03 June 2010

transforming fear

I have always loved the narrative of Jonah, and regard it as one of the finest literary pieces of the ancient world. Jonah is one of the masterpieces of Hebrew storytelling and literature, even though it is typically not allowed out of the Sunday School wing of the church. But this should not be the case, for this is not a simple child's tale about trusting God and doing what he asks. Rather, Jonah is a strong challenge with many layers.

It is not about a fish.

It is all about YHWH.

The opening chapter of Jonah is straightforward, but it also includes strong storytelling and interesting narrative devices. (Granted, most of these become lost in English translations . . . but there still remains good theological discussion within the story.)

One particular thought which jumped out at me today regards the nature of fear among the sailors. Already, the story has demonstrated that Jonah is going to be God's instrument of salvation even if he is heading in the completely opposite direction. This will be a theme throughout, and this opening scene foreshadows the much larger repentance which will come at Nineveh. When the storm rises up, the sailors are afraid for their lives (1:5), even though Jonah is sleeping in the bottom part of the ship. Once he confesses that this is YHWH's response to his disobedience, then the (pagan) sailors are more afraid because of an angry deity - one who is obviously powerful (1:10). They are gripped by fear, which is understandable and expected.

However, once the sailors comply with Jonah and throw him overboard, the sailors retain their fear - now transformed. They now consider YHWH differently and offer sacrifices to him (1:16). This sounds quite good, but does not possibly end the discussion on the topic. We must remember that these are pagan sailors from the Ancient Near East, and probably do not turn-and-convert to YHWH like they were at a Billy Graham crusade. Most of these men probably continued on in their polytheistic worldview, now adding YHWH to the mix. At best they might have considered that this God of Jonah was among the most powerful deities, but it is difficult to assume that they turned away from other gods.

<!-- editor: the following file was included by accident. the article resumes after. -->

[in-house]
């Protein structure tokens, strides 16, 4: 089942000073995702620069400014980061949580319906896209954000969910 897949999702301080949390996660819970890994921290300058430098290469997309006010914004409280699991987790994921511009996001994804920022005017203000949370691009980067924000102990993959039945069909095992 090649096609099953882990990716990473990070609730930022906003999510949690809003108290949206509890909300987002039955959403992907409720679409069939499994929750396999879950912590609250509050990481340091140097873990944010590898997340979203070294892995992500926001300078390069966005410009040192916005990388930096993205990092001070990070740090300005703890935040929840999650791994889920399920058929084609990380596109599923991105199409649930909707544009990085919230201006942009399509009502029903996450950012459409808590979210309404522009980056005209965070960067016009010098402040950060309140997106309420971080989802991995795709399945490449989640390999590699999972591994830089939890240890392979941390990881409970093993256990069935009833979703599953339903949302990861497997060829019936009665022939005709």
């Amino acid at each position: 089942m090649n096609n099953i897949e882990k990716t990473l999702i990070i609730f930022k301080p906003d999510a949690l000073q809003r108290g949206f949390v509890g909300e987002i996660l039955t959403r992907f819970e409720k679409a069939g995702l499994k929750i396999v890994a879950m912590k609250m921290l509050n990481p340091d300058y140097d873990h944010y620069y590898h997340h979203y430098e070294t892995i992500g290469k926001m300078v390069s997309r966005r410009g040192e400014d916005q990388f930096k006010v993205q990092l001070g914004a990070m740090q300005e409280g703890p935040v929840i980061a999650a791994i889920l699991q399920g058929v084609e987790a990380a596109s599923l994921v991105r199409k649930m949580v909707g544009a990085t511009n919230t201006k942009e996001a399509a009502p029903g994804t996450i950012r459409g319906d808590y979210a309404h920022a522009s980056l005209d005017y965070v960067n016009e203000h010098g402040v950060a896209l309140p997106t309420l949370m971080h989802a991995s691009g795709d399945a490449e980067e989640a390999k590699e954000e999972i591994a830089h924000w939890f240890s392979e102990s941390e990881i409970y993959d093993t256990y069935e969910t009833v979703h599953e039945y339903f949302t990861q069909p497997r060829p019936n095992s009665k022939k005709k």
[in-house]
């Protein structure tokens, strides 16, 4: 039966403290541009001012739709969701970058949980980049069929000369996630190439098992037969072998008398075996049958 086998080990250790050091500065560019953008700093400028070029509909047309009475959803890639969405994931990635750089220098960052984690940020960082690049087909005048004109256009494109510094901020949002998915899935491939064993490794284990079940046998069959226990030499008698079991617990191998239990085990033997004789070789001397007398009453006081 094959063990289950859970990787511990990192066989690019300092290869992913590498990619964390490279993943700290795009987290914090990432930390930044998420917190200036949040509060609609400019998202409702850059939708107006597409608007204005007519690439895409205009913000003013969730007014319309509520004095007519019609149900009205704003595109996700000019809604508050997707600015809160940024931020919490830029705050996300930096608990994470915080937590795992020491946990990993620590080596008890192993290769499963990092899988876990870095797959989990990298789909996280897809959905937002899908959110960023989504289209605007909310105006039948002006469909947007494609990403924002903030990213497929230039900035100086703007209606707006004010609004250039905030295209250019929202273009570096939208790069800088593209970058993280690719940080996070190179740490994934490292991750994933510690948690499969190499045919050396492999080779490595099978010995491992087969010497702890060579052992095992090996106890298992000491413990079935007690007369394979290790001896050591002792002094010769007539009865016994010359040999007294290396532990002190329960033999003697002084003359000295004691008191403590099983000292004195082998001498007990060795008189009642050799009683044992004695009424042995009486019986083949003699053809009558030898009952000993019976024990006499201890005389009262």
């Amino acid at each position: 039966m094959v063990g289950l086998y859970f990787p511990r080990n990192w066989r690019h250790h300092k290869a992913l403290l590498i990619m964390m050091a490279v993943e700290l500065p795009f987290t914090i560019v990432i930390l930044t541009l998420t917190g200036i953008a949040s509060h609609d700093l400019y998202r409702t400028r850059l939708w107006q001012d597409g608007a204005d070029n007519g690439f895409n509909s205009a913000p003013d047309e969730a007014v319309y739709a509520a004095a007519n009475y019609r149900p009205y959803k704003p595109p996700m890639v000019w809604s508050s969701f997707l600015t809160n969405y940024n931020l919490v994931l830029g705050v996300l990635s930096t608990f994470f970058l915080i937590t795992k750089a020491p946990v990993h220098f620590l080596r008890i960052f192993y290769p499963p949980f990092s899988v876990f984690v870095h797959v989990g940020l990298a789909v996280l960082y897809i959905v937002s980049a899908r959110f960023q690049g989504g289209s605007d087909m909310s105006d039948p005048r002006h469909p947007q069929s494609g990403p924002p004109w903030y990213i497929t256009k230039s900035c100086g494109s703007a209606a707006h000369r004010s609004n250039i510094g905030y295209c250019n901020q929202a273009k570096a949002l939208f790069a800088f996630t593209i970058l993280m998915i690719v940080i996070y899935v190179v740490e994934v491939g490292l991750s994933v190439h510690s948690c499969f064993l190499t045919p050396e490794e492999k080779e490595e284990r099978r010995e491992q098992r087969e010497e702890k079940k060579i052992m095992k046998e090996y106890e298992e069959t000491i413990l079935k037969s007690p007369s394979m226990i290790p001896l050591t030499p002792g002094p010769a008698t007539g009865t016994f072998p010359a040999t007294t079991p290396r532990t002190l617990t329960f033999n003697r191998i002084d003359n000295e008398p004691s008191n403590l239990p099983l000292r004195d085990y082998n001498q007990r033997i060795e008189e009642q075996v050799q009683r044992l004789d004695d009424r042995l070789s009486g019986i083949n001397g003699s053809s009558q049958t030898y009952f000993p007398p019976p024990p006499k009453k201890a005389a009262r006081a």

So why then does the text mention their sacrifice? This is a Jewish story with a Jewish audience who would have understood proper sacrifice to YHWH as a very Jewish one. Would the storytellers have any reason to assume one way or another about this conversion? Or is it the opportunity for YHWH to make a powerful statement into the lives of these men, to the life-changing acceptance of him while others continue on as though nothing happened?

I suppose that if I were pressed on this, I would say that it is YHWH dealing with his prophet in full view of these sailors. Some of these men will concede their lives over to him, while others will not. It would be foolish to think that this was God's only way of working in the lives of these sailors, but this was not particularly about them. So it become collateral - not negatively but positively. The collateral damage here is their fear - once a fear of death, but now a fear of YHWH. And if he is the giver of life, it is not so much that they are afraid of life more than death . . . but of the one who stands behind it.

And there is no healthier fear in all of the world. For it is to these that YHWH himself promises no need to fear. It proves out that, as Brennan Manning has once said, "If you don't have to be afraid of God, you don't have to be afraid of anything."

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